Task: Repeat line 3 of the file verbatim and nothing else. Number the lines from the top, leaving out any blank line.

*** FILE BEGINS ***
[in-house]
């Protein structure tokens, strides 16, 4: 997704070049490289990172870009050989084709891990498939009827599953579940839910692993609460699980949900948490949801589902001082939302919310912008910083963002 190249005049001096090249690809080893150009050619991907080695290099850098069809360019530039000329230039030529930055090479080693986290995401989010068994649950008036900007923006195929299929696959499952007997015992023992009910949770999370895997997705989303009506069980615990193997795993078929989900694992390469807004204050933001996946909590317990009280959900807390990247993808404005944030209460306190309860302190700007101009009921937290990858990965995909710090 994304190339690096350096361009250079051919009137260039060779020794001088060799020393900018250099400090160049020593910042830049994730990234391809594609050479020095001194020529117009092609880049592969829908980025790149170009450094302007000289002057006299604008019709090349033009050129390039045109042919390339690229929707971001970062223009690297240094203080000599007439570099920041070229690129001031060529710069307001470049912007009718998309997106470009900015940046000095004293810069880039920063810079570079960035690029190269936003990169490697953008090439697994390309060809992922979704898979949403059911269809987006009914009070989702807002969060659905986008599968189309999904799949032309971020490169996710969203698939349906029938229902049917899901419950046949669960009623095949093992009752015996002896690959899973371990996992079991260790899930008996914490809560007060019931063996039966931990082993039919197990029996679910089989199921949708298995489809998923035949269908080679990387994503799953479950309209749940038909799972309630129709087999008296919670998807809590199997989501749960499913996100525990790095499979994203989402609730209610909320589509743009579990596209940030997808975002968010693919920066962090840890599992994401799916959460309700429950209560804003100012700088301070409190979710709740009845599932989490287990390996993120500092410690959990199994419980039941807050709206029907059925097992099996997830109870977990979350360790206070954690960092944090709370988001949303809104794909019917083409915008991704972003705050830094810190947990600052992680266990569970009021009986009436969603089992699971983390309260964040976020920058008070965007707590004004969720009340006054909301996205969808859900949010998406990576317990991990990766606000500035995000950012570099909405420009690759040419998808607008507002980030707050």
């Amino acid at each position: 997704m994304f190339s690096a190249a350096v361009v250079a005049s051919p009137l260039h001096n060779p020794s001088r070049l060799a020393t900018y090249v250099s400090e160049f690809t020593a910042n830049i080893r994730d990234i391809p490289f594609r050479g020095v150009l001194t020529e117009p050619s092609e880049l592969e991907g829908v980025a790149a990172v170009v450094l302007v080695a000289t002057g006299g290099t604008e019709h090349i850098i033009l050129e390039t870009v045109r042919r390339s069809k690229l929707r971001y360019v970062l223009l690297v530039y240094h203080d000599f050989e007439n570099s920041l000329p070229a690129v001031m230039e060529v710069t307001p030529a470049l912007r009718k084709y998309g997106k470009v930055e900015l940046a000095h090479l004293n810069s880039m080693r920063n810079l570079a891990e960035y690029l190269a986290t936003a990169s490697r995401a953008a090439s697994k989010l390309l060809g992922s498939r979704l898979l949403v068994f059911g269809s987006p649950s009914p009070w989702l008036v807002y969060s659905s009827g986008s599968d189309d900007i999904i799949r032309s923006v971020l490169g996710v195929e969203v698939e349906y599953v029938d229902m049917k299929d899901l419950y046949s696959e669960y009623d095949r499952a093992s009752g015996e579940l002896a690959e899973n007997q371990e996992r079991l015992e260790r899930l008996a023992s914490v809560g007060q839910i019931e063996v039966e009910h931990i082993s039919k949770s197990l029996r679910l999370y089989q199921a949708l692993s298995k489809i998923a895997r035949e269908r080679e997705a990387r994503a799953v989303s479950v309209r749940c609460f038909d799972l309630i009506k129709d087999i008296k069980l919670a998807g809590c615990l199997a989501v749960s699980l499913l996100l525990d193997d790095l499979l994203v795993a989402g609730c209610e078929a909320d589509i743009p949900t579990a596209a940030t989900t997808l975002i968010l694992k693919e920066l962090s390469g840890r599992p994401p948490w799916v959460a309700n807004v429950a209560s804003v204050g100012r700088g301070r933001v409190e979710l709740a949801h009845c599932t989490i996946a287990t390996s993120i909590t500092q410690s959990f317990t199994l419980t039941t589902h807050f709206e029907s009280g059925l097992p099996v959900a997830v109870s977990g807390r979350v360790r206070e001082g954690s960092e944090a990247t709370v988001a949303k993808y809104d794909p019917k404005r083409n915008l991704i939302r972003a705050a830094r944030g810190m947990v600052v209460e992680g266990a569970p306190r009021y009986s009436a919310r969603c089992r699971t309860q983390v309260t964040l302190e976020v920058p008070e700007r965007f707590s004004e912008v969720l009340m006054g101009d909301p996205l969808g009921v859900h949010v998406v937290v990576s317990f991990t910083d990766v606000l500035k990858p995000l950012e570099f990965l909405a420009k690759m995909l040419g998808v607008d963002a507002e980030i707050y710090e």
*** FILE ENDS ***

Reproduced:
């Amino acid at each position: 997704m994304f190339s690096a190249a350096v361009v250079a005049s051919p009137l260039h001096n060779p020794s001088r070049l060799a020393t900018y090249v250099s400090e160049f690809t020593a910042n830049i080893r994730d990234i391809p490289f594609r050479g020095v150009l001194t020529e117009p050619s092609e880049l592969e991907g829908v980025a790149a990172v170009v450094l302007v080695a000289t002057g006299g290099t604008e019709h090349i850098i033009l050129e390039t870009v045109r042919r390339s069809k690229l929707r971001y360019v970062l223009l690297v530039y240094h203080d000599f050989e007439n570099s920041l000329p070229a690129v001031m230039e060529v710069t307001p030529a470049l912007r009718k084709y998309g997106k470009v930055e900015l940046a000095h090479l004293n810069s880039m080693r920063n810079l570079a891990e960035y690029l190269a986290t936003a990169s490697r995401a953008a090439s697994k989010l390309l060809g992922s498939r979704l898979l949403v068994f059911g269809s987006p649950s009914p009070w989702l008036v807002y969060s659905s009827g986008s599968d189309d900007i999904i799949r032309s923006v971020l490169g996710v195929e969203v698939e349906y599953v029938d229902m049917k299929d899901l419950y046949s696959e669960y009623d095949r499952a093992s009752g015996e579940l002896a690959e899973n007997q371990e996992r079991l015992e260790r899930l008996a023992s914490v809560g007060q839910i019931e063996v039966e009910h931990i082993s039919k949770s197990l029996r679910l999370y089989q199921a949708l692993s298995k489809i998923a895997r035949e269908r080679e997705a990387r994503a799953v989303s479950v309209r749940c609460f038909d799972l309630i009506k129709d087999i008296k069980l919670a998807g809590c615990l199997a989501v749960s699980l499913l996100l525990d193997d790095l499979l994203v795993a989402g609730c209610e078929a909320d589509i743009p949900t579990a596209a940030t989900t997808l975002i968010l694992k693919e920066l962090s390469g840890r599992p994401p948490w799916v959460a309700n807004v429950a209560s804003v204050g100012r700088g301070r933001v409190e979710l709740a949801h009845c599932t989490i996946a287990t390996s993120i909590t500092q410690s959990f317990t199994l419980t039941t589902h807050f709206e029907s009280g059925l097992p099996v959900a997830v109870s977990g807390r979350v360790r206070e001082g954690s960092e944090a990247t709370v988001a949303k993808y809104d794909p019917k404005r083409n915008l991704i939302r972003a705050a830094r944030g810190m947990v600052v209460e992680g266990a569970p306190r009021y009986s009436a919310r969603c089992r699971t309860q983390v309260t964040l302190e976020v920058p008070e700007r965007f707590s004004e912008v969720l009340m006054g101009d909301p996205l969808g009921v859900h949010v998406v937290v990576s317990f991990t910083d990766v606000l500035k990858p995000l950012e570099f990965l909405a420009k690759m995909l040419g998808v607008d963002a507002e980030i707050y710090e």